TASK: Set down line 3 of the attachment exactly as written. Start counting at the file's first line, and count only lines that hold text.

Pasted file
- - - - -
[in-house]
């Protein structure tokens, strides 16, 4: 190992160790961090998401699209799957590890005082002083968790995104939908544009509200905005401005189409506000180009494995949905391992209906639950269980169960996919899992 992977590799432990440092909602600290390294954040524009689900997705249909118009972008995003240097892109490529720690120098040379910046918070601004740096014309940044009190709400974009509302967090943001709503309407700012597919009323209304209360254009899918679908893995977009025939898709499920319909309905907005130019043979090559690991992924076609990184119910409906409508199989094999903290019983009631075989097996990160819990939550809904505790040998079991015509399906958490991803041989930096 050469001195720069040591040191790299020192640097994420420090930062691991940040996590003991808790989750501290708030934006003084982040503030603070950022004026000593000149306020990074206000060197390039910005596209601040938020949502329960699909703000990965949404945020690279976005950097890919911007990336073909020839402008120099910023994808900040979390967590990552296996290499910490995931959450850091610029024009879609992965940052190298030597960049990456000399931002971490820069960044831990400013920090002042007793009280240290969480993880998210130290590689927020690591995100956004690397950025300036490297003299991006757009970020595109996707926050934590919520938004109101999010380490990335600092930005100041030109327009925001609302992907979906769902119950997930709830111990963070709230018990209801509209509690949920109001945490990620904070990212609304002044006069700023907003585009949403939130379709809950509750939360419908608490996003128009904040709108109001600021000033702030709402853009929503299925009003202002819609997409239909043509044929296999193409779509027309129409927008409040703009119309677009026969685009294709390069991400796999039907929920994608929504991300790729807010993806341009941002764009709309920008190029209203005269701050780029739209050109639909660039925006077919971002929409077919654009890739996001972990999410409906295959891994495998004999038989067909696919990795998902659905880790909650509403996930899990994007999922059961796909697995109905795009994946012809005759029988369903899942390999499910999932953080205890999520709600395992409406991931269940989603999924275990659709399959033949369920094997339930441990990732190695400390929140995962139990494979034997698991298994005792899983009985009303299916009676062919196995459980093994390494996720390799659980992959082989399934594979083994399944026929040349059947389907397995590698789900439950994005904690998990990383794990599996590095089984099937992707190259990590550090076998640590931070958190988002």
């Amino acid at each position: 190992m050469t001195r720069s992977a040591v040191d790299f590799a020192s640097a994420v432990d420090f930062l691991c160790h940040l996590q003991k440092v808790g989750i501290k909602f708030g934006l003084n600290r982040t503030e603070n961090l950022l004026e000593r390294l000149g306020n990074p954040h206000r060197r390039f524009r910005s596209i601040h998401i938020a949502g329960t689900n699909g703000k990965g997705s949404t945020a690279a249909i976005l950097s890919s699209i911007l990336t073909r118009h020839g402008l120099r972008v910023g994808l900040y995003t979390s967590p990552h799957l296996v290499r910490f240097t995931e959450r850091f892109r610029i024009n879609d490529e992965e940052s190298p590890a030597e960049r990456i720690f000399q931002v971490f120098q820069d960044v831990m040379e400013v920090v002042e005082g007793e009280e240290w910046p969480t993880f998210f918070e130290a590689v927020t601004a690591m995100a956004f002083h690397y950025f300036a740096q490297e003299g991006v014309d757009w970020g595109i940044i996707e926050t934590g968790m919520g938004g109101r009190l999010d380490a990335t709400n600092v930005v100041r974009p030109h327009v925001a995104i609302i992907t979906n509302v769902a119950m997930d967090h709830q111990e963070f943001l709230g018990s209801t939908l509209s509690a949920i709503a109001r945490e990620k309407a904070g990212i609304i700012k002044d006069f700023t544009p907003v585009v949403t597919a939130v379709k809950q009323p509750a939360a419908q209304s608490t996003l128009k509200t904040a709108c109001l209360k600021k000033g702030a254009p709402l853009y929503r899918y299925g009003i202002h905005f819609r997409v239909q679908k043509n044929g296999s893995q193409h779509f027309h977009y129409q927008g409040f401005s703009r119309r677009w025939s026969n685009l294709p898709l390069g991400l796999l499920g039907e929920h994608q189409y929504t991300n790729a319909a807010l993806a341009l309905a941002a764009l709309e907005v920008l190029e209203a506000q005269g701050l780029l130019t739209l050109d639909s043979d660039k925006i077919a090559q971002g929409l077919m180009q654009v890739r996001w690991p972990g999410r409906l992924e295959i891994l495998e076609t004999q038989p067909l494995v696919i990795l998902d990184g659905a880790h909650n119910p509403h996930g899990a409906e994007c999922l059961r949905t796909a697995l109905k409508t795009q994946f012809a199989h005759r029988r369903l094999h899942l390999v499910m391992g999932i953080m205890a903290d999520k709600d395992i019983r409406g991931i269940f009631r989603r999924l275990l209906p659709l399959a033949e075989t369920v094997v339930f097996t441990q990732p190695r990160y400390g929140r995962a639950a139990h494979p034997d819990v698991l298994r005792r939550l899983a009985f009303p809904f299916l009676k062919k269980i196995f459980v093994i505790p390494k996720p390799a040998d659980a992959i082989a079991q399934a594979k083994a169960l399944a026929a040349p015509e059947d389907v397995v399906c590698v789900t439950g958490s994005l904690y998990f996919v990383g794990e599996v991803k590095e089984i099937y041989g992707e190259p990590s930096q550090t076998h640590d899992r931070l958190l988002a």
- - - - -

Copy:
């Amino acid at each position: 190992m050469t001195r720069s992977a040591v040191d790299f590799a020192s640097a994420v432990d420090f930062l691991c160790h940040l996590q003991k440092v808790g989750i501290k909602f708030g934006l003084n600290r982040t503030e603070n961090l950022l004026e000593r390294l000149g306020n990074p954040h206000r060197r390039f524009r910005s596209i601040h998401i938020a949502g329960t689900n699909g703000k990965g997705s949404t945020a690279a249909i976005l950097s890919s699209i911007l990336t073909r118009h020839g402008l120099r972008v910023g994808l900040y995003t979390s967590p990552h799957l296996v290499r910490f240097t995931e959450r850091f892109r610029i024009n879609d490529e992965e940052s190298p590890a030597e960049r990456i720690f000399q931002v971490f120098q820069d960044v831990m040379e400013v920090v002042e005082g007793e009280e240290w910046p969480t993880f998210f918070e130290a590689v927020t601004a690591m995100a956004f002083h690397y950025f300036a740096q490297e003299g991006v014309d757009w970020g595109i940044i996707e926050t934590g968790m919520g938004g109101r009190l999010d380490a990335t709400n600092v930005v100041r974009p030109h327009v925001a995104i609302i992907t979906n509302v769902a119950m997930d967090h709830q111990e963070f943001l709230g018990s209801t939908l509209s509690a949920i709503a109001r945490e990620k309407a904070g990212i609304i700012k002044d006069f700023t544009p907003v585009v949403t597919a939130v379709k809950q009323p509750a939360a419908q209304s608490t996003l128009k509200t904040a709108c109001l209360k600021k000033g702030a254009p709402l853009y929503r899918y299925g009003i202002h905005f819609r997409v239909q679908k043509n044929g296999s893995q193409h779509f027309h977009y129409q927008g409040f401005s703009r119309r677009w025939s026969n685009l294709p898709l390069g991400l796999l499920g039907e929920h994608q189409y929504t991300n790729a319909a807010l993806a341009l309905a941002a764009l709309e907005v920008l190029e209203a506000q005269g701050l780029l130019t739209l050109d639909s043979d660039k925006i077919a090559q971002g929409l077919m180009q654009v890739r996001w690991p972990g999410r409906l992924e295959i891994l495998e076609t004999q038989p067909l494995v696919i990795l998902d990184g659905a880790h909650n119910p509403h996930g899990a409906e994007c999922l059961r949905t796909a697995l109905k409508t795009q994946f012809a199989h005759r029988r369903l094999h899942l390999v499910m391992g999932i953080m205890a903290d999520k709600d395992i019983r409406g991931i269940f009631r989603r999924l275990l209906p659709l399959a033949e075989t369920v094997v339930f097996t441990q990732p190695r990160y400390g929140r995962a639950a139990h494979p034997d819990v698991l298994r005792r939550l899983a009985f009303p809904f299916l009676k062919k269980i196995f459980v093994i505790p390494k996720p390799a040998d659980a992959i082989a079991q399934a594979k083994a169960l399944a026929a040349p015509e059947d389907v397995v399906c590698v789900t439950g958490s994005l904690y998990f996919v990383g794990e599996v991803k590095e089984i099937y041989g992707e190259p990590s930096q550090t076998h640590d899992r931070l958190l988002a």